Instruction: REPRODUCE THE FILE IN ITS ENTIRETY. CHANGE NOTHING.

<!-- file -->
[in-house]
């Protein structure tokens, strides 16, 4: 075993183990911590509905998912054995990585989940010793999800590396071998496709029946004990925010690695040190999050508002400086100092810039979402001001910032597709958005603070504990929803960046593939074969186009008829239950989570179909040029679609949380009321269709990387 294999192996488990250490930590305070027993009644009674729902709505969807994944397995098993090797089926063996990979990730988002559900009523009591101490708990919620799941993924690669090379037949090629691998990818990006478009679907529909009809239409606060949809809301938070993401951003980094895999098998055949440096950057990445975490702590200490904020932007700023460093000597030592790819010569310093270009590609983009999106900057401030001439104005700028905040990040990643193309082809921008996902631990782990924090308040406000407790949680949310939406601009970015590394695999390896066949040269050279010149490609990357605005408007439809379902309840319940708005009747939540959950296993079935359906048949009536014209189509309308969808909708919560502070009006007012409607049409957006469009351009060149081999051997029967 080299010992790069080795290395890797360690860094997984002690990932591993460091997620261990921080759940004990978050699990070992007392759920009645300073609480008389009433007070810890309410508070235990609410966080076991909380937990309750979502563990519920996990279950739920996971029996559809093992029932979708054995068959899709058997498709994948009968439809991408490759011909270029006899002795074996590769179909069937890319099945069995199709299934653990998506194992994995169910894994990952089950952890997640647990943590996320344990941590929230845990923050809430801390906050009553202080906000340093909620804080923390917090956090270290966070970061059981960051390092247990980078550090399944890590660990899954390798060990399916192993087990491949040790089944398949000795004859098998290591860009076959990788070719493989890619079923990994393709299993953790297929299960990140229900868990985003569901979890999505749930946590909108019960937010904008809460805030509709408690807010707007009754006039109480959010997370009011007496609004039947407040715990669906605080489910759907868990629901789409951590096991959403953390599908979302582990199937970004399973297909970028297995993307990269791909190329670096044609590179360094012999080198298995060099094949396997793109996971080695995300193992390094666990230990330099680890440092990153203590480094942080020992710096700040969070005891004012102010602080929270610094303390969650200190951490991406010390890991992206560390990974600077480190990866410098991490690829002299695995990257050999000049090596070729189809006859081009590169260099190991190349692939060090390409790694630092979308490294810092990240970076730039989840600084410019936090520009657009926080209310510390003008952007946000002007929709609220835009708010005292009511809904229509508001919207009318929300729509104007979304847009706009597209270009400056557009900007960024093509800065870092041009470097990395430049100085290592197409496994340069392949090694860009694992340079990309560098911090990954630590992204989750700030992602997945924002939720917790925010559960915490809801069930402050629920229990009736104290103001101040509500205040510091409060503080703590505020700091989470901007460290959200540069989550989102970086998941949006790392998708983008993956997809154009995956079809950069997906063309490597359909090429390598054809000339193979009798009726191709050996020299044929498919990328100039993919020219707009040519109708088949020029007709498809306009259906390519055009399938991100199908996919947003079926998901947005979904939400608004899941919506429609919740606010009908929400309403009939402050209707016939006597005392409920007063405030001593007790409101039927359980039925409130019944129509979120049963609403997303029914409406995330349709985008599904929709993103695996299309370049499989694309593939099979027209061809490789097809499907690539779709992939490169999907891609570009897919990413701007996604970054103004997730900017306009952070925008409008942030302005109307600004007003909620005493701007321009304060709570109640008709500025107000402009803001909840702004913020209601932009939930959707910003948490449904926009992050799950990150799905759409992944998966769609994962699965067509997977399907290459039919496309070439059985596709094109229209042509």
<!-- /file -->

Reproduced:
[in-house]
């Protein structure tokens, strides 16, 4: 075993183990911590509905998912054995990585989940010793999800590396071998496709029946004990925010690695040190999050508002400086100092810039979402001001910032597709958005603070504990929803960046593939074969186009008829239950989570179909040029679609949380009321269709990387 294999192996488990250490930590305070027993009644009674729902709505969807994944397995098993090797089926063996990979990730988002559900009523009591101490708990919620799941993924690669090379037949090629691998990818990006478009679907529909009809239409606060949809809301938070993401951003980094895999098998055949440096950057990445975490702590200490904020932007700023460093000597030592790819010569310093270009590609983009999106900057401030001439104005700028905040990040990643193309082809921008996902631990782990924090308040406000407790949680949310939406601009970015590394695999390896066949040269050279010149490609990357605005408007439809379902309840319940708005009747939540959950296993079935359906048949009536014209189509309308969808909708919560502070009006007012409607049409957006469009351009060149081999051997029967 080299010992790069080795290395890797360690860094997984002690990932591993460091997620261990921080759940004990978050699990070992007392759920009645300073609480008389009433007070810890309410508070235990609410966080076991909380937990309750979502563990519920996990279950739920996971029996559809093992029932979708054995068959899709058997498709994948009968439809991408490759011909270029006899002795074996590769179909069937890319099945069995199709299934653990998506194992994995169910894994990952089950952890997640647990943590996320344990941590929230845990923050809430801390906050009553202080906000340093909620804080923390917090956090270290966070970061059981960051390092247990980078550090399944890590660990899954390798060990399916192993087990491949040790089944398949000795004859098998290591860009076959990788070719493989890619079923990994393709299993953790297929299960990140229900868990985003569901979890999505749930946590909108019960937010904008809460805030509709408690807010707007009754006039109480959010997370009011007496609004039947407040715990669906605080489910759907868990629901789409951590096991959403953390599908979302582990199937970004399973297909970028297995993307990269791909190329670096044609590179360094012999080198298995060099094949396997793109996971080695995300193992390094666990230990330099680890440092990153203590480094942080020992710096700040969070005891004012102010602080929270610094303390969650200190951490991406010390890991992206560390990974600077480190990866410098991490690829002299695995990257050999000049090596070729189809006859081009590169260099190991190349692939060090390409790694630092979308490294810092990240970076730039989840600084410019936090520009657009926080209310510390003008952007946000002007929709609220835009708010005292009511809904229509508001919207009318929300729509104007979304847009706009597209270009400056557009900007960024093509800065870092041009470097990395430049100085290592197409496994340069392949090694860009694992340079990309560098911090990954630590992204989750700030992602997945924002939720917790925010559960915490809801069930402050629920229990009736104290103001101040509500205040510091409060503080703590505020700091989470901007460290959200540069989550989102970086998941949006790392998708983008993956997809154009995956079809950069997906063309490597359909090429390598054809000339193979009798009726191709050996020299044929498919990328100039993919020219707009040519109708088949020029007709498809306009259906390519055009399938991100199908996919947003079926998901947005979904939400608004899941919506429609919740606010009908929400309403009939402050209707016939006597005392409920007063405030001593007790409101039927359980039925409130019944129509979120049963609403997303029914409406995330349709985008599904929709993103695996299309370049499989694309593939099979027209061809490789097809499907690539779709992939490169999907891609570009897919990413701007996604970054103004997730900017306009952070925008409008942030302005109307600004007003909620005493701007321009304060709570109640008709500025107000402009803001909840702004913020209601932009939930959707910003948490449904926009992050799950990150799905759409992944998966769609994962699965067509997977399907290459039919496309070439059985596709094109229209042509």